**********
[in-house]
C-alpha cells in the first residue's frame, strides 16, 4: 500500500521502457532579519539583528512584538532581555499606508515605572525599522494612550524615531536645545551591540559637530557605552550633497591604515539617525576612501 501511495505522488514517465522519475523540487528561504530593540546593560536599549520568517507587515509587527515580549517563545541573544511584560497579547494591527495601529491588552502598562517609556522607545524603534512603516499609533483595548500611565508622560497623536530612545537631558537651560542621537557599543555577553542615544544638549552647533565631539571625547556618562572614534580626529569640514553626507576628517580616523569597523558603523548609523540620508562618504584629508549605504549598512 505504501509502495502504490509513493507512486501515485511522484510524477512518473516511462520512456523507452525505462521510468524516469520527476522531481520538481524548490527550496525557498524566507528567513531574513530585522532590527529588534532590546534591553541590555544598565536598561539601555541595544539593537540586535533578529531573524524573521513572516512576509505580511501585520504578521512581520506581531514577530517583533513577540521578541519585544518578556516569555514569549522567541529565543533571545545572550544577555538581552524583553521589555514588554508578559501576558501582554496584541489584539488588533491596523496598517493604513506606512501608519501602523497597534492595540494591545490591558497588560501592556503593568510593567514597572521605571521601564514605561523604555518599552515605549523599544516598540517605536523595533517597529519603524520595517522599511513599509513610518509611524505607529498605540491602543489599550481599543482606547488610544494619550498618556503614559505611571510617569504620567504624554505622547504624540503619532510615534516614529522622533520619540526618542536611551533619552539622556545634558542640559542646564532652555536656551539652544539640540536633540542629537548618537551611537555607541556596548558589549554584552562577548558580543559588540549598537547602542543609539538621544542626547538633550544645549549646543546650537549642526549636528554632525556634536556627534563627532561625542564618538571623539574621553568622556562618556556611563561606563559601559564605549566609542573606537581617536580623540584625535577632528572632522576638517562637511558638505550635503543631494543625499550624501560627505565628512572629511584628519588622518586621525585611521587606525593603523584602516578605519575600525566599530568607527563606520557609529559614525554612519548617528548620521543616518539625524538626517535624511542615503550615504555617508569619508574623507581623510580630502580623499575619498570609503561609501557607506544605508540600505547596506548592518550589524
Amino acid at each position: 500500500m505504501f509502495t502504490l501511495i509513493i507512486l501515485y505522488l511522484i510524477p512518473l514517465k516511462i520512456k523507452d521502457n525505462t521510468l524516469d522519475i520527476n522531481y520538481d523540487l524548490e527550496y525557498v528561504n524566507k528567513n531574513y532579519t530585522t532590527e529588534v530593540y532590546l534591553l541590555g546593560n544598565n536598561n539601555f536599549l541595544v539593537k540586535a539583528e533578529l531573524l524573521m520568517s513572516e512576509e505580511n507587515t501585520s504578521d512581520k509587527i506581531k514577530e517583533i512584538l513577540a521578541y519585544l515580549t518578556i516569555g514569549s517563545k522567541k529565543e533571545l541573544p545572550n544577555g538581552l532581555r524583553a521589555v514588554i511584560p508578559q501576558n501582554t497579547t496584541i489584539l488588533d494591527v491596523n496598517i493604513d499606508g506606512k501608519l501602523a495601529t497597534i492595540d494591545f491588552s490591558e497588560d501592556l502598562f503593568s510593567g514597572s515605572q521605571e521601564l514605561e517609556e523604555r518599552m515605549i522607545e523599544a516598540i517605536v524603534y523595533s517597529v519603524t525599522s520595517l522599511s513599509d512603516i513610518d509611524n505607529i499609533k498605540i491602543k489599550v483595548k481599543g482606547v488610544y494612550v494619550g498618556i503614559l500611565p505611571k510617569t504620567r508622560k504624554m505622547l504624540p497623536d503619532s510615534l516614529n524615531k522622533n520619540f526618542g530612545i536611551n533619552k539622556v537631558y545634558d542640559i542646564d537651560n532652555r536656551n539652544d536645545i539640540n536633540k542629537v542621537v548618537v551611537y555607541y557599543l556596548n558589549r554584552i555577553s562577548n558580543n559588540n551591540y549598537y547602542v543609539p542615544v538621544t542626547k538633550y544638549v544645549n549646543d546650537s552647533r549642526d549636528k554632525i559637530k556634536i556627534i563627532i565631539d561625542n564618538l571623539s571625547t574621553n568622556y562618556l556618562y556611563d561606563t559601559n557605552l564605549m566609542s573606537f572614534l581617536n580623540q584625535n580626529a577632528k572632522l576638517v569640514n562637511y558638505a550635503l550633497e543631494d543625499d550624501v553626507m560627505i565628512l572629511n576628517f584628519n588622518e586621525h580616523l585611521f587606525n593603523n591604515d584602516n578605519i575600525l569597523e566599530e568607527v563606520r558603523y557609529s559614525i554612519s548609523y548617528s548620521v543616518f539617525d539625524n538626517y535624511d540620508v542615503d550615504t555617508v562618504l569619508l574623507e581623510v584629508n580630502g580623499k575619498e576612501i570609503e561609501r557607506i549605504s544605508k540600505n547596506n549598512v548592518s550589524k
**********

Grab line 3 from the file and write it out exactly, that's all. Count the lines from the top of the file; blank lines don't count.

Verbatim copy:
Amino acid at each position: 500500500m505504501f509502495t502504490l501511495i509513493i507512486l501515485y505522488l511522484i510524477p512518473l514517465k516511462i520512456k523507452d521502457n525505462t521510468l524516469d522519475i520527476n522531481y520538481d523540487l524548490e527550496y525557498v528561504n524566507k528567513n531574513y532579519t530585522t532590527e529588534v530593540y532590546l534591553l541590555g546593560n544598565n536598561n539601555f536599549l541595544v539593537k540586535a539583528e533578529l531573524l524573521m520568517s513572516e512576509e505580511n507587515t501585520s504578521d512581520k509587527i506581531k514577530e517583533i512584538l513577540a521578541y519585544l515580549t518578556i516569555g514569549s517563545k522567541k529565543e533571545l541573544p545572550n544577555g538581552l532581555r524583553a521589555v514588554i511584560p508578559q501576558n501582554t497579547t496584541i489584539l488588533d494591527v491596523n496598517i493604513d499606508g506606512k501608519l501602523a495601529t497597534i492595540d494591545f491588552s490591558e497588560d501592556l502598562f503593568s510593567g514597572s515605572q521605571e521601564l514605561e517609556e523604555r518599552m515605549i522607545e523599544a516598540i517605536v524603534y523595533s517597529v519603524t525599522s520595517l522599511s513599509d512603516i513610518d509611524n505607529i499609533k498605540i491602543k489599550v483595548k481599543g482606547v488610544y494612550v494619550g498618556i503614559l500611565p505611571k510617569t504620567r508622560k504624554m505622547l504624540p497623536d503619532s510615534l516614529n524615531k522622533n520619540f526618542g530612545i536611551n533619552k539622556v537631558y545634558d542640559i542646564d537651560n532652555r536656551n539652544d536645545i539640540n536633540k542629537v542621537v548618537v551611537y555607541y557599543l556596548n558589549r554584552i555577553s562577548n558580543n559588540n551591540y549598537y547602542v543609539p542615544v538621544t542626547k538633550y544638549v544645549n549646543d546650537s552647533r549642526d549636528k554632525i559637530k556634536i556627534i563627532i565631539d561625542n564618538l571623539s571625547t574621553n568622556y562618556l556618562y556611563d561606563t559601559n557605552l564605549m566609542s573606537f572614534l581617536n580623540q584625535n580626529a577632528k572632522l576638517v569640514n562637511y558638505a550635503l550633497e543631494d543625499d550624501v553626507m560627505i565628512l572629511n576628517f584628519n588622518e586621525h580616523l585611521f587606525n593603523n591604515d584602516n578605519i575600525l569597523e566599530e568607527v563606520r558603523y557609529s559614525i554612519s548609523y548617528s548620521v543616518f539617525d539625524n538626517y535624511d540620508v542615503d550615504t555617508v562618504l569619508l574623507e581623510v584629508n580630502g580623499k575619498e576612501i570609503e561609501r557607506i549605504s544605508k540600505n547596506n549598512v548592518s550589524k